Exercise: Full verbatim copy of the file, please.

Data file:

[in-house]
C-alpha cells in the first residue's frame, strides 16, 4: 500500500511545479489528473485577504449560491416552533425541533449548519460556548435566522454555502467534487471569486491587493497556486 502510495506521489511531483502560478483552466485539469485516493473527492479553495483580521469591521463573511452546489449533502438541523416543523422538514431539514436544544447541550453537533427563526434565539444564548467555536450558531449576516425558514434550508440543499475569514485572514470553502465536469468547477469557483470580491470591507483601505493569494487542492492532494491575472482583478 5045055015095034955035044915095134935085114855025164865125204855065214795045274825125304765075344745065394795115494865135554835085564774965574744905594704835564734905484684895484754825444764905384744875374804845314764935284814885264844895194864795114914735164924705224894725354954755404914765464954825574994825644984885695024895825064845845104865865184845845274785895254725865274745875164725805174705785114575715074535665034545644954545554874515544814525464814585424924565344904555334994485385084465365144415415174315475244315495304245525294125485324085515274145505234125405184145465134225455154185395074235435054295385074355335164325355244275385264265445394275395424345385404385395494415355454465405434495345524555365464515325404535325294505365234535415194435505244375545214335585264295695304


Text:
[in-house]
C-alpha cells in the first residue's frame, strides 16, 4: 500500500511545479489528473485577504449560491416552533425541533449548519460556548435566522454555502467534487471569486491587493497556486 502510495506521489511531483502560478483552466485539469485516493473527492479553495483580521469591521463573511452546489449533502438541523416543523422538514431539514436544544447541550453537533427563526434565539444564548467555536450558531449576516425558514434550508440543499475569514485572514470553502465536469468547477469557483470580491470591507483601505493569494487542492492532494491575472482583478 5045055015095034955035044915095134935085114855025164865125204855065214795045274825125304765075344745065394795115494865135554835085564774965574744905594704835564734905484684895484754825444764905384744875374804845314764935284814885264844895194864795114914735164924705224894725354954755404914765464954825574994825644984885695024895825064845845104865865184845845274785895254725865274745875164725805174705785114575715074535665034545644954545554874515544814525464814585424924565344904555334994485385084465365144415415174315475244315495304245525294125485324085515274145505234125405184145465134225455154185395074235435054295385074355335164325355244275385264265445394275395424345385404385395494415355454465405434495345524555365464515325404535325294505365234535415194435505244375545214335585264295695304